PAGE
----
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[Susan notes: Champion letter writer Walt Gardner scores again.]

Published in

To the editor

The real story about the SAT is neither the $960 million test-prep market it has engendered nor the $388 million in revenues it has generated for its parent, the College Board, but its uncanny ability to convince colleges, parents and students that the test has predictive value ("To Tackle New SAT, Perhaps You Need a New Study Device," page one, March 8). The most compelling empirical evidence in this regard flatly contradicts the College Board's persistent claims.

In October 2004, Bates College, a selective liberal arts institution in Lewiston, Maine, released the findings of its 20-year study of its milestone policy making submission of SAT scores optional. Bates found no differences in the four-year academic performance and graduation rates of 7,000 submitters and non-submitters. Moreover, Bates's policy resulted in an increase in the number of minorities, women and low-income students applying in the same period.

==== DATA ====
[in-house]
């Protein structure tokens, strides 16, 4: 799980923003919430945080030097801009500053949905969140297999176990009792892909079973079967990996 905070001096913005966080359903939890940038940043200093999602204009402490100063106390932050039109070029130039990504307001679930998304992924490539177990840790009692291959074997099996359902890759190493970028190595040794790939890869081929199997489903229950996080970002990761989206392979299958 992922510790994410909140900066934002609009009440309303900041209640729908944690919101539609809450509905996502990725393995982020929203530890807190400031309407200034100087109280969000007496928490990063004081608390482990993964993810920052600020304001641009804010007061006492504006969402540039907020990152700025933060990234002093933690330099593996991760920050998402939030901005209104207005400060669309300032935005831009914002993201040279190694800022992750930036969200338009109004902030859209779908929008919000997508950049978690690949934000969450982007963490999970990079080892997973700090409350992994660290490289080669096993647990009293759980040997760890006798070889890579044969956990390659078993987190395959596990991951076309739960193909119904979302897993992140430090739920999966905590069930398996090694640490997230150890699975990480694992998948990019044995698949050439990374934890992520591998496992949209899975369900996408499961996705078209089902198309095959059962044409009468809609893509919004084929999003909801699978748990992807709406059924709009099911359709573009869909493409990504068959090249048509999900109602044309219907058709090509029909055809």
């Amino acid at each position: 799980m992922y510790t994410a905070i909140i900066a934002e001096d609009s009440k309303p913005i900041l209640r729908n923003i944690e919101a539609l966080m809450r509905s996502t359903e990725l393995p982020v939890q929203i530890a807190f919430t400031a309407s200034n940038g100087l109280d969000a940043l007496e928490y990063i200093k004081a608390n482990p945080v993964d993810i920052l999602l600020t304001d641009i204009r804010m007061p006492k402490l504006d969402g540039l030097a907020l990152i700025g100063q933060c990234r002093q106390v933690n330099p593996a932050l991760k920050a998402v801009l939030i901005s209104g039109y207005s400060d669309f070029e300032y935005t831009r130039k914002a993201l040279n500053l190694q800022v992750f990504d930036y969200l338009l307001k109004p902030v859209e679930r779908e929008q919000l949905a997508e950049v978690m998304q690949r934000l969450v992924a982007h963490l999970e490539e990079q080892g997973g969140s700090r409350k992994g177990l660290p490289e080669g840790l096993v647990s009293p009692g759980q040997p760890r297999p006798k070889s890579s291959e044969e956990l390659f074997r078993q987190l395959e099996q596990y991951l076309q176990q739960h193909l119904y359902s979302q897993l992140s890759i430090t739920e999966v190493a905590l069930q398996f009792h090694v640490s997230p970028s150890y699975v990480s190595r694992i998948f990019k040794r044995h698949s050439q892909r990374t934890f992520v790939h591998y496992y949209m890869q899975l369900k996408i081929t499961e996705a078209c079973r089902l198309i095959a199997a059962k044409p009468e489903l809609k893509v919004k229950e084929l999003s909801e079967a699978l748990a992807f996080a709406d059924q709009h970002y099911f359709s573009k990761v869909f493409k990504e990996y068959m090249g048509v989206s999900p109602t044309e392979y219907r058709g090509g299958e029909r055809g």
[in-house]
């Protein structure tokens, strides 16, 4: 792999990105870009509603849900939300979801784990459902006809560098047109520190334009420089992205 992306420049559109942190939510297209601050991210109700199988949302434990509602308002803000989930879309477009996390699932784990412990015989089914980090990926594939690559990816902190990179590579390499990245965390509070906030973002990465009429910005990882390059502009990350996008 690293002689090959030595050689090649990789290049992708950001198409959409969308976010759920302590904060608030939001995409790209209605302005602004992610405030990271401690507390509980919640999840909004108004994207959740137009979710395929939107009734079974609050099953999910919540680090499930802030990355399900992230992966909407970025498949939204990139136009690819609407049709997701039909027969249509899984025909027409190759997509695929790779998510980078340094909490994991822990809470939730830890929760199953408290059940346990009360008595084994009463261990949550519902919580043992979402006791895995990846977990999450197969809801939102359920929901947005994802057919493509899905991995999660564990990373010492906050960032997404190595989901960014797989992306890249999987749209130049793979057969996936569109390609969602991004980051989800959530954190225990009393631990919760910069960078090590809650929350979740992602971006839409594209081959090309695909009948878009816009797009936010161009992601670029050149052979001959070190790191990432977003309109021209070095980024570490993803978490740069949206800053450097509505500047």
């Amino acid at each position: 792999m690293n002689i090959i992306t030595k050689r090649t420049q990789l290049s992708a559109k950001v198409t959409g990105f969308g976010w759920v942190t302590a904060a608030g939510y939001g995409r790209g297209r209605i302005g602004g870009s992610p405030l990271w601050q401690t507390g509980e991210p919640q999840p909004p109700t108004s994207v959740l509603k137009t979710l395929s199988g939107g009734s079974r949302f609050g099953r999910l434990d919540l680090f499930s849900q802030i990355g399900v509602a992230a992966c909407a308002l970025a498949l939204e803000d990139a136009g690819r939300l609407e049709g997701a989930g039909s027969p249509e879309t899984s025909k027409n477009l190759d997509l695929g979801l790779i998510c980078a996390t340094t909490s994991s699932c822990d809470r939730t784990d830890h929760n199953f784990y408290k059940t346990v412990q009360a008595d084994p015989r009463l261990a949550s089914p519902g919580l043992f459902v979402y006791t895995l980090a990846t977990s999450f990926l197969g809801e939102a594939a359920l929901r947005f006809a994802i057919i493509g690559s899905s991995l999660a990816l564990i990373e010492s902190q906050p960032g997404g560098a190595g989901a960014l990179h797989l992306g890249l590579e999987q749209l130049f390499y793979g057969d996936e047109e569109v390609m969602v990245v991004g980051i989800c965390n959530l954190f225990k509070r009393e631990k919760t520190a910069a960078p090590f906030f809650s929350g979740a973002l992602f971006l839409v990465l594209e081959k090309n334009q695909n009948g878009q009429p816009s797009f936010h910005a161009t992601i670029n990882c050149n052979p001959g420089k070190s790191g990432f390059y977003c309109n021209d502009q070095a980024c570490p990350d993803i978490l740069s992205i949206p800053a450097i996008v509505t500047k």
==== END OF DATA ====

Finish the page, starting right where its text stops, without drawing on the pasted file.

Despite the growing body of evidence questioning the justification for use of the SAT, its hold on the collective consciousness remains firm. This is the result of a masterful public relations campaign that most colleges and universities have been disingenuously complicit in reinforcing because they pay nothing for receiving SAT scores.

(Mr. Gardner taught for 28 years in the Los Angeles Unified School District.)

Walt Gardner

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